The idea behind the use of quantum computers to break encryption lies in the fact that the encryption keys used by current encryption methods depend on a secret key that is used to encrypt and decrypt the information that’s being protected. Those keys are long, random—or, more likely, almost random—numbers that are shared between the parties encrypting the information and the parties decrypting it. Theoretically, you can use a variety of mathematical processes to determine the key and then use the resulting key to decrypt the information.
Until recently, the best defense for encrypted information was to make the key really long and really random. While a sufficiently powerful computer might be able to figure out the key eventually, it could require too much time to be useful. How much time? Perhaps the remaining age of the universe.
But with the advent of quantum computing, things have changed. A modern quantum computer can carry out computational operations dramatically faster, perhaps several orders of magnitude faster, than the fastest imagined binary computer. To keep information encrypted requires the use of a quantum resistant encryption method and a really long encryption key, because the longer the key, the longer it takes to crack the encryption.
New Keys for Each Event
For really secure communications, you then need to share a new key each time you want to communicate information that is supposed to be secret. The use of a new key each time is considered to be equivalent to using what cryptographers call a one-time pad. A one-time pad harkens back to the days when an actual encryption key was distributed on paper and a unique sheet of paper was used each time. Because each key is used only once, cracking such encryption is difficult.
But it’s not impossible. With really fast computers, it’s possible to figure out the key that’s being used, and then to decrypt all information that was encrypted using that key. Until recently, the risk of finding such a key was remote, but that was before commercial quantum computers such as the one IBM announced last week. Considering that national governments, such as China, are working on quantum computers even more powerful than anything available commercially, the risk is significant.
The way to get around such a risk is to use an even longer key for each encryption-decryption session, but to do that, you need a way to distribute those longer keys. This is the reason for the growing availability of quantum distribution networks, such as those now being operated by Quantum Exchange in the New York City area. The company is already in the process of expanding its quantum distribution networks outside of the New York area, and considering that the company is located in the Washington, D.C., suburbs, you can assume that such operations are also operating there.
Quantum key distribution works by sending the key, one bit at a time, using an individual quantum particle such as a photon. Because of the rules of quantum physics, it’s possible to detect whether that photon has been observed by anyone other than the sender and the recipient. This is because the actual act of observation imparts changes on the particle—usually by changing its polarization or spin—that can be detected.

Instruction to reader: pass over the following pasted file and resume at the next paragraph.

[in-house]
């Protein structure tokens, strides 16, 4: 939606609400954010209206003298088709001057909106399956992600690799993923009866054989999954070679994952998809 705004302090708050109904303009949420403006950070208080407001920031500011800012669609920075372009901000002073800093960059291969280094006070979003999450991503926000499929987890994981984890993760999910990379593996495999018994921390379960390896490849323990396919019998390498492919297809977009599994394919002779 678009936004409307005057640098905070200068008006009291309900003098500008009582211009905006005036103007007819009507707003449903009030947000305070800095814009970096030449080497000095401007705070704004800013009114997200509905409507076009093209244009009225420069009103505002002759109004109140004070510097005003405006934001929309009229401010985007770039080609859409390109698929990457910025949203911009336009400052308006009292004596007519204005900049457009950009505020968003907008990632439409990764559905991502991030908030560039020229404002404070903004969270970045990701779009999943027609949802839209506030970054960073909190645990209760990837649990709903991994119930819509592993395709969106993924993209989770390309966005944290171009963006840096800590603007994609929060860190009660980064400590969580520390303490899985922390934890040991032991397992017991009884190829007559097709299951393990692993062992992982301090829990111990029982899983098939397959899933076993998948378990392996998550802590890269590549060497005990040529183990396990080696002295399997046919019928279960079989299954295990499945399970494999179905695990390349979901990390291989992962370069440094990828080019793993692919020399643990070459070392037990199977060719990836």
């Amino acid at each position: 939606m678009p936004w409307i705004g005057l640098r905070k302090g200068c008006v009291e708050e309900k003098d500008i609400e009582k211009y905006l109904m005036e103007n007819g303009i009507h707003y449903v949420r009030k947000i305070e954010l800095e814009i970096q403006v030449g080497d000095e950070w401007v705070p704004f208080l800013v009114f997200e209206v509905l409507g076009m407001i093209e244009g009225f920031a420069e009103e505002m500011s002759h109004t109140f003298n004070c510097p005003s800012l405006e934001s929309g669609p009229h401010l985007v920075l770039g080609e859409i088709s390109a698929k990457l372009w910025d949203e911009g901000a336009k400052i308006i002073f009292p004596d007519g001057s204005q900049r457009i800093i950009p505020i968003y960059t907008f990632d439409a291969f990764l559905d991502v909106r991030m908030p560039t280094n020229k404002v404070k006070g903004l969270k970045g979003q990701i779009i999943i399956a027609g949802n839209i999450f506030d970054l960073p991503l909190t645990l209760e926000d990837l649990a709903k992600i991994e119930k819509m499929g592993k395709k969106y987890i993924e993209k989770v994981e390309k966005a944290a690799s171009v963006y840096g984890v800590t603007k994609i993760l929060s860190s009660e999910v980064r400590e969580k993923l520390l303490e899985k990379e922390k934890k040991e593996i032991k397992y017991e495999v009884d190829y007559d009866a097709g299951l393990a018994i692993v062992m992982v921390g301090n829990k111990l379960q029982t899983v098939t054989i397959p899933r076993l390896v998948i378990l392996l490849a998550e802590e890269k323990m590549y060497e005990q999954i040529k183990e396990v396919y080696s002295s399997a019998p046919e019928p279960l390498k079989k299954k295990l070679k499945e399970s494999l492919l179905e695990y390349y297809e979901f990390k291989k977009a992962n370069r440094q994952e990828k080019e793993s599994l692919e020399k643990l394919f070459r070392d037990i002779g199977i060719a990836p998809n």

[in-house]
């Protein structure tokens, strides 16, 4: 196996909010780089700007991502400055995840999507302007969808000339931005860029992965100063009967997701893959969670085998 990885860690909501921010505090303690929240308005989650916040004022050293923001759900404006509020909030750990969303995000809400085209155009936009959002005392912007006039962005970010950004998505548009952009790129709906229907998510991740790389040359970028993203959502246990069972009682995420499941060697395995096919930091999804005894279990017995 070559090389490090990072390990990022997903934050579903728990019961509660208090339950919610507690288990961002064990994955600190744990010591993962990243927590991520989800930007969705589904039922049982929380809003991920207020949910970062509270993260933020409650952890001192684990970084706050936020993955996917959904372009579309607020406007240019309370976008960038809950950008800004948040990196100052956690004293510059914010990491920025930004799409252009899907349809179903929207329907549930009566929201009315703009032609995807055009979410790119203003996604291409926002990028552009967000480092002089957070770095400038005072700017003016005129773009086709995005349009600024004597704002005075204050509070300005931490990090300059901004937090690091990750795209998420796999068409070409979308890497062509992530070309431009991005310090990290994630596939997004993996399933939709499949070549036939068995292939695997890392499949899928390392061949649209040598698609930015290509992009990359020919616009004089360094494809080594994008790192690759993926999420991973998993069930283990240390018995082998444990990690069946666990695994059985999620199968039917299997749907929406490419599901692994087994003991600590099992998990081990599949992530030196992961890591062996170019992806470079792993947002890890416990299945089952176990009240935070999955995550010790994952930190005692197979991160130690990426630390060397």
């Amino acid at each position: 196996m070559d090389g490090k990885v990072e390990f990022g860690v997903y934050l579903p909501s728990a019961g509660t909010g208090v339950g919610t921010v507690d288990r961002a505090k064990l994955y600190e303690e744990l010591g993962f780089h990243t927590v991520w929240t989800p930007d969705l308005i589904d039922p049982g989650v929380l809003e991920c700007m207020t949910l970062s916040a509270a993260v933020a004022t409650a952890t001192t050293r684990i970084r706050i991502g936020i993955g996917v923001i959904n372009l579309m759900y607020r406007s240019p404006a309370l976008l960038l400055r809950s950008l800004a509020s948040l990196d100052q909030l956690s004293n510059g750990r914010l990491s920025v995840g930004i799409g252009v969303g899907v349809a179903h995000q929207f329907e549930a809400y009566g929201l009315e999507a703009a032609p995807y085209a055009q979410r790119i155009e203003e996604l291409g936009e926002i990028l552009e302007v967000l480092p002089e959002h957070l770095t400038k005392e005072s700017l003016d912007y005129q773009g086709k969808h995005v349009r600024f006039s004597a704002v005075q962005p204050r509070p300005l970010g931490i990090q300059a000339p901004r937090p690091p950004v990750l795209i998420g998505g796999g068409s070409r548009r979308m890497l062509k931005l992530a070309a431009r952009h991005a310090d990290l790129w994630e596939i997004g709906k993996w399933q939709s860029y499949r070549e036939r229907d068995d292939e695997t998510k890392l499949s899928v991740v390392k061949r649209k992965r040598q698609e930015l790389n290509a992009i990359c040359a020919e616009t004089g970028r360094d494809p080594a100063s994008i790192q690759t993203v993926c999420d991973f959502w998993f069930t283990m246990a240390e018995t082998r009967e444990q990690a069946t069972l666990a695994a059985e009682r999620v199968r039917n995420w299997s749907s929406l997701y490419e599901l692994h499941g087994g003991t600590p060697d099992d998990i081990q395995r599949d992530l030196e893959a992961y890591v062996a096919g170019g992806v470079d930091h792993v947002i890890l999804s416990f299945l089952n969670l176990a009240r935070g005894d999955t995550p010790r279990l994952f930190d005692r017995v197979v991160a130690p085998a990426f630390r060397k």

Transmitting Keys Securely
If the receiving end detects enough changes, then it’s assumed that the key being transmitted has been observed, and the session is aborted and a new one, usually using a different transmission medium, is begun. By doing this, it’s possible to transmit a key securely and then to use that key to secure information that’s being transmitted.
This type of secure key distribution is currently being used between financial services companies on Wall Street and their remote data centers. Eventually, Quantum Exchange plans to provide quantum key distribution networks stretching from Washington to Boston.
As quantum computers become more widely available, quantum key distribution will become more necessary. While ordinary hackers can’t afford the technology required to crack quantum resistant encryption, national governments can, and the government that’s in the forefront of quantum computing right now is China.
Already, Chinese scientists have shown that they can break the previous distance barriers of fiber-based quantum networks by using space-based quantum distribution. Those same scientists are also developing quantum computers that are significantly more advanced than what IBM has just announced. Considering that the Chinese government is actively involved in hacking into computers in the U.S. and Europe as a way to take intellectual property as well as identity information, the risks are obvious.
IT Pros Need to Take Notice to Protect Enterprise Data
At this point, IT operations people need to begin taking extraordinary steps to protect their information. This means not only using quantum resistant encryption but also quantum key distribution, so that the encryption keys can be changed frequently enough to frustrate the efforts designed at this wholesale theft of data.
Quantum computing is only now reaching the point where it’s becoming a real risk that needs to be countered, but that in turn means that IT departments need to be thinking about quantum key distribution as a way to make sure their organization’s communications remain secure. Waiting doesn’t make sense, unless you want it to be your company that has to report the first quantum computer-powered breach.